Heavy Rainfall Can Cause Huge Earthquakes

People cross a makeshift bridge over floodwater from Typhoon Morakot in Taiwan.

Stranded villagers cross a bridge over Typhoon Morakot’s floodwaters in southern Taiwan in 2009.

Photograph by Peter Parks, AFP/Getty Images

Heavy rainfall can trigger earthquakes in what one scientist calls “disaster triggering disaster.”

Shimon Wdowinski, of the University of Miami in Florida, first noticed a connection between storms and earthquakes last year.

The devastating magnitude 7.0 earthquake that hit Haiti in early 2010 came only 18 months after Haiti had been deluged by several hurricanes and tropical storms.

And  another large earthquake, a magnitude 6.4 temblor that rocked Taiwan in  2009, occurred only seven months after the area had been hit by Typhoon  Morakot, which dropped 9.5 feet (2.9 meters) of rain in five  days. Hurricanes are called typhoons in parts of Asia.

To put that in perspective, “that’s about five times the average [annual] rainfall of San Francisco … in five days,” Wdowinski said last week at a meeting of the American Geophysical Union in San Francisco.

Quakes Triggered by Rain-Induced Erosion

To  test the rainfall-earthquake link, Wdowinski dug through the past  50 years of earthquake and weather records for Taiwan, an island that  experiences a lot of severe rainstorms and earthquakes.

He  found that a magnitude 7.6 earthquake had struck in 1999, only three years  after Typhoon Herb soaked Taiwan with 6.6 feet (2 meters) of rain.

Overall,  his analysis revealed that Taiwan’s large earthquakes—deemed as  magnitude 6 and higher—were five times more likely to occur within four  years after such storms than if the storms had had no effect.

The weight of the water itself does not trigger the earthquake—rather, it’s the ensuing erosion from landslides, which subsequent storms steadily wash into the sea.

“There’s  less stress [on the underlying rocks], and it’s easier for the fault to  move,” he said. “These are small changes, but are apparently enough to  trigger the earthquake.”

However, this doesn’t mean typhoons spark earthquakes in regions where quakes wouldn’t otherwise occur, Wdowinski noted.

“The typhoon just determines the timing” of the quake, he said. The main driver that causes earthquakes is the slow process of plate tectonics.

Himalaya Monsoons Linked to Quakes

Other  scientists are finding similar effects in the Himalaya, where summer  monsoons dump heavy rainfall onto the Indian side of the mountain range.

The Himalaya were created by the movement of the Indian Plate, which is  ramming northward into Eurasia, producing a giant fault zone marked by  the mountains.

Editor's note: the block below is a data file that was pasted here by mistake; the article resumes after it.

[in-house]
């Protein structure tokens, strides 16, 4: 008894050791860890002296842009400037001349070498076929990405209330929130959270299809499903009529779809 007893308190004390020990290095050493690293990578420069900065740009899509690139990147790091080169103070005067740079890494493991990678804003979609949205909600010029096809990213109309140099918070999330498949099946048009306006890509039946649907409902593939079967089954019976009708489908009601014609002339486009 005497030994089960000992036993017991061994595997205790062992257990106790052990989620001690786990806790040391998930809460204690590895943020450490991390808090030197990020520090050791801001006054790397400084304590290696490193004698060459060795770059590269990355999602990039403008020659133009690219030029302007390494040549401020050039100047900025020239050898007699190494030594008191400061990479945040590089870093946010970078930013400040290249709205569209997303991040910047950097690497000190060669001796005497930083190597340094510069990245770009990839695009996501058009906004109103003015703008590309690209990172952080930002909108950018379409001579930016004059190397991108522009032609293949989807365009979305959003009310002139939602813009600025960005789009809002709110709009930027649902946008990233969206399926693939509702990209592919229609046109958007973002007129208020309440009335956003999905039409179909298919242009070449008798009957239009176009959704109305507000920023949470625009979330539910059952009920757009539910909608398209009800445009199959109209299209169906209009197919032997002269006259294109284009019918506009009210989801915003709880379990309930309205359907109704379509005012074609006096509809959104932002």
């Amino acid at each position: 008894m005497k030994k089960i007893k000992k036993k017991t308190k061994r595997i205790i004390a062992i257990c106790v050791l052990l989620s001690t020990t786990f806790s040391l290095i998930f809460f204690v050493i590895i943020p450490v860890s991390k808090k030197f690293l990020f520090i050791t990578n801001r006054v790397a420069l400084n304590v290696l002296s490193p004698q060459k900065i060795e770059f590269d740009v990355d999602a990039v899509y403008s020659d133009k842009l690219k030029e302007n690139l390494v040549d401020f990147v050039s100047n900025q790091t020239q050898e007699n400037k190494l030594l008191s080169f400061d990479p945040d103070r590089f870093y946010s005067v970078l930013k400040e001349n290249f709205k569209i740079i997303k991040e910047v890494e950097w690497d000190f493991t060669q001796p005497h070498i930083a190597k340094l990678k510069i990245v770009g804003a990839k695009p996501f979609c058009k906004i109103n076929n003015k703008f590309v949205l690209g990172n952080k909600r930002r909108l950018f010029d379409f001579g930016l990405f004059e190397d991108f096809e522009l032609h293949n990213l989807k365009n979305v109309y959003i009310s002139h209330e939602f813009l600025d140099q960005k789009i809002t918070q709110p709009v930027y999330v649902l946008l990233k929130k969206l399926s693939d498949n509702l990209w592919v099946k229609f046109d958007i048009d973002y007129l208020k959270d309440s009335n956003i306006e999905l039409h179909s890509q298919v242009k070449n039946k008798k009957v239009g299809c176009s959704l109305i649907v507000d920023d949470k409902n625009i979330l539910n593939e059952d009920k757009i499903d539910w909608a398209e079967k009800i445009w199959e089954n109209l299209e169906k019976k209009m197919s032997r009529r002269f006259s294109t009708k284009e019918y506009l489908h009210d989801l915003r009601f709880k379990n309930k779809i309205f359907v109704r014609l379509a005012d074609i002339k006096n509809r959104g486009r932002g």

When the monsoons hit, a lot of water flows into the Indian lowlands, said Thomas Ader, a Ph.D. student at the California Institute of Technology in Pasadena.

The  water’s enormous weight causes the Indian plate to bend slightly under  the pressure. That, in turn, causes the edge of the plate to move  slightly.

“Imagine having a big book and bending it in the middle,” Ader said. “The pages want to slide against each other at the edges.”

(During  Asia’s wet season, the bending offsets the  building tectonic strain on the fault, reducing the short-term risk of  earthquakes.

But in winter, the effect reverses as the lowlands dry out, letting the plate unbend, and the earthquake rate rises.

To date, there’s no way to use the research for earthquake predictions.

Still, Wdowinski noted in a follow-up email, “It might be useful to issue a general forecast for a higher earthquake risk in central Taiwan after the next very wet typhoon.”

Richard A. Lovett

National Geographic News

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About pagan66

I am Pagan, a Witch, a Healer, Mystic & Dreamer. I live in Service to the One. I will Protect & Respect Her bounties to my last breath. I am a Seeker of Truth, a Reformer, A Historian - an Advocate for Religious Freedom, Tolerance & Human Rights. I am a Protector of Animals & Children & those less fortunate than myself. I am a Reader & a Writer - an Artist. I am a Drummer, Gardener & Cook. I listen to the Wisdom of the Ancients. If you take a copy of the Christian Bible and put it out in the wind and the rain, soon the paper on which the words are printed will disintegrate and the words will be gone. Our bible IS the wind and the rain." Herbalist Carol McGrath as told to her by a Native-American woman. "When one defines oneself as Pagan, it means she or he follows an earth or nature religion, one that sees the divine manifest in all creation. The cycles of nature are our holy days, the earth is our temple, its plants and creatures our partners and teachers. We worship a deity that is both male and female, a mother Goddess and father God, who together created all that is, was, or will be. We respect life, cherish the free will of sentient beings, and accept the sacredness of all creation." Edain McCoy View all posts by pagan66

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